Some say the world will end in fire,
Some say in ice.
From what I've tasted of desire
I hold with those who favor fire.
But if it had to perish twice,
I think I know enough of hate
To know that for destruction ice
Is also great
And would suffice.
--Robert Frost, "Fire and Ice," 1920.
Frost's literal-figurative examination of human existence and apocalypse seems aptly, if oddly, fitted to the superhero epic X2, Bryan Singer's hotly anticipated sequel to 2000's X-Men. Like most superhero tales, X2 takes us to the brink of destruction so that heroes can "save the world." X2 also plays with opposed pairs, including the mutants "Iceman" and "Pyro." Perhaps most importantly, X2 advances Singer's metaphorical portrait of modern America as once more on a cusp of major social change; with this stress come fear, hatred, distrust, and violence. Indeed, X2 runs hot and cold, but mostly satisfies with its "upgraded" science-fiction razzle-dazzle.
X2 picks up where the first film left off, though one needn't have seen the first film to pick up the plot. According to X-Men lore, elaborated on in hundreds of Marvel comics since 1963, the human species has taken a genetic leap to the next evolutionary level. The minority wave of humans who have evolved, the mutants, face a McCarthy-esque climate. The fearful and resentful are represented in the first film by Bruce Davison's Senator Robert Kelly (who appears in a different "form" here) and, in X2, by Brian Cox's Gen. William Stryker, a more serious variation on Gen. Jack D. Ripper.
Stryker, for reasons which turn out to be more personal than political, wants to wipe out all of the mutants. From the halls of power, Stryker arranges for a surgical strike on Xavier's School for Gifted Youngsters, the euphemistically named boarding school for mutants run by the powerful psychic Professor X (Patrick Stewart). There, in relative safety, live mutants old and young, among them X's psychic protégé Dr. Jean Grey (Famke Janssen), her heat-ray-eyed boyfriend Cyclops (James Marsden), and weather-controlling Storm (Halle Berry). The younger crew includes superpower-conduit Rogue (Anna Paquin), Rogue's boyfriend Iceman--a.k.a. Bobby Drake (Shawn Ashmore)--and Pyro, now played by Aaron Stanford (Tadpole).
The star of the show, as before, is Hugh Jackman's grumpy and mysterious Wolverine (real name: Logan), whose remarkable healing powers allow him to endure an adamantium skeleton which spontaneously shoots lengthy claws from his knuckles (look, I told you it was a mutant superhero movie). At some point, some sinister scientist implanted this skeleton in Logan's body without his consent, and when the film begins, Logan is pursuing the truth he knows is out there.
Further complicating matters is a morally suspect shadow group of mutants, led by Professor X's friend-gone-bad Magneto (Sir Ian McKellen). It's not giving much away to let on that Magneto escapes his plastic prison (erected to hold the metal-controlling mutant in the first film) and raises a ruckus. X2 allows Magneto and his crew--including Rebecca Romijn-Stamos's Mystique--to play both sides of the fence--hence the advertising subtitle "X-Men United"--for the common cause of saving all mutants from an ignominious demise. Stryker's plan is to harness the power of Professor X's Cerebro mind machine to implode every dirty mutant on the globe, inverting Magneto's "kill all humans" goal from the first film.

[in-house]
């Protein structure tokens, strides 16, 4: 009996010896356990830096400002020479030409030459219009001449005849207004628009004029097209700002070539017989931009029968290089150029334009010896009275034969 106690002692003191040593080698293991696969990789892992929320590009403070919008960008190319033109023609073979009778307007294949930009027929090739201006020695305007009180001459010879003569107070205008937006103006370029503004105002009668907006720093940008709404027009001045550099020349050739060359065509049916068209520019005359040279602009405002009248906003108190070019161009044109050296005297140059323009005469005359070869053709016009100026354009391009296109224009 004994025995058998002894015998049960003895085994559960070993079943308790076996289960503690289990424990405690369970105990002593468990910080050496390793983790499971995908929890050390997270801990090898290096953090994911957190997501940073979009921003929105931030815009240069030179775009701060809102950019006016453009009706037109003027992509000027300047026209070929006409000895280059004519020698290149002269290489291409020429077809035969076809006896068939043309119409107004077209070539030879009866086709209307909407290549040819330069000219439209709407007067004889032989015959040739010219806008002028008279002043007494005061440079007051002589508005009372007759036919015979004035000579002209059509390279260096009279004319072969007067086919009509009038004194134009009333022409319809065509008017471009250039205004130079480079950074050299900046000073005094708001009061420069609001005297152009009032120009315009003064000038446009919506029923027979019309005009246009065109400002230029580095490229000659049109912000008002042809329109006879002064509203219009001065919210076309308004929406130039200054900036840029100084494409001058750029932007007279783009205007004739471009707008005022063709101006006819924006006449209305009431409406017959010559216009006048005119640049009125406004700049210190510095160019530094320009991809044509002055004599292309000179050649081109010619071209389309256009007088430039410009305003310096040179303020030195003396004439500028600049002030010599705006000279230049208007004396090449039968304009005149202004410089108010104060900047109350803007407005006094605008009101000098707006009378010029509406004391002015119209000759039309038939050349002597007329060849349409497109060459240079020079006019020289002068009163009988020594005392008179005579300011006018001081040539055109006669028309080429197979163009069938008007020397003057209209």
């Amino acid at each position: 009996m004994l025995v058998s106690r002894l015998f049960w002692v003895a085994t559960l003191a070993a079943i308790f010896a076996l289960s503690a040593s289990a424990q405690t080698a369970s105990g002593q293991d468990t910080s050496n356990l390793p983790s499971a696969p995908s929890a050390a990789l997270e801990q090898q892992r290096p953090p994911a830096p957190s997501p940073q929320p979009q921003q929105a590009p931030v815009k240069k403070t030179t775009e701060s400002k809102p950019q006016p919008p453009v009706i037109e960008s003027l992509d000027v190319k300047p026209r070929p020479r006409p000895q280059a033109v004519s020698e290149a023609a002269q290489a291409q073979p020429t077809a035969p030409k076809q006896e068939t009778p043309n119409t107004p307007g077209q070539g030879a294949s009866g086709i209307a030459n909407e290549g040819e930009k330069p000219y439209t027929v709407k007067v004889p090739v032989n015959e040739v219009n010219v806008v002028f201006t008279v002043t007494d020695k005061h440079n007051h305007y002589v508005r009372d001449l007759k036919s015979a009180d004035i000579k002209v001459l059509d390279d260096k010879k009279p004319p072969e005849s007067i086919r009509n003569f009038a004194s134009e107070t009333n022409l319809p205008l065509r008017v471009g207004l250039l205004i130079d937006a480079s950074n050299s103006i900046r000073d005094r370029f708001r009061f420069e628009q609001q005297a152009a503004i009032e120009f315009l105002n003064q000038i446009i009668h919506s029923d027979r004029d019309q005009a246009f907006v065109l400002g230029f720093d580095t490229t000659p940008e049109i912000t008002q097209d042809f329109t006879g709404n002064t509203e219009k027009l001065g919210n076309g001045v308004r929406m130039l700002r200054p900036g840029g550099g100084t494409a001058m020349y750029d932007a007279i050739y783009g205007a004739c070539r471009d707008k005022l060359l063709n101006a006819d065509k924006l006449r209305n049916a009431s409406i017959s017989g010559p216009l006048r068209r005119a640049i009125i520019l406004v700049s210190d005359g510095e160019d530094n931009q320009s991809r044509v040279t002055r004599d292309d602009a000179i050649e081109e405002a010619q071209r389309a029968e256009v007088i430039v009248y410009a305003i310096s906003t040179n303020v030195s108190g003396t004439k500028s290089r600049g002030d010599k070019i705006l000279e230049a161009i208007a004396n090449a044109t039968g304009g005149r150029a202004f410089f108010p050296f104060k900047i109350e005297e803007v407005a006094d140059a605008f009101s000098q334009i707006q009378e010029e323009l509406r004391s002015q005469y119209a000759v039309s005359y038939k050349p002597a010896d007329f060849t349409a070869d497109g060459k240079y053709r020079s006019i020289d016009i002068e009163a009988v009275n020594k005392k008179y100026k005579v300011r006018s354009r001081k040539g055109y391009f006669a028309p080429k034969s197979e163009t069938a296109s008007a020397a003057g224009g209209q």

From the winking "X" in the opening 20th Century Fox logo, X2 is a witty and eye-popping adventure with generous portions of action. Singer never tops the set piece which opens the film, an elaborate White House break-in by the ambiguous, blue, tattooed, long-tailed, German-accented, teleporting mutant Nightcrawler (Alan Cumming), but not for lack of trying with plenty of special effects-laden battles. Though the supersized X2 is an even more plot-driven installment than X-Men's relatively lean origin story, Singer and an expanded team of screenwriters even find room for bits of subtle humor, like Mystique and Magneto cattily commiserating--on an airplane full of uneasy mutants--like kids at the back of a classroom.
Such moments also feed into the unavoidable gay subtext of the film. Though the overt romantic heat continues to be heterosexual, Singer continues to play the mutant conflict with humans as an allegory for the gay experience. X2 continues the first film's skewering of a conservative political mindset positioned against gay civil rights. Professor X tells Stryker, at one point, "Mutation is not a disease," while in an extended sequence, Bobby Drake must come out to his parents (his overcompensating mother asks, "So when did you first know you were a--?" and "Have you tried...not being a mutant?"). Singer, who is gay, also prominently casts openly gay actors Cumming and McKellen, whose Magneto may well have been more than friends with Professor X in the past.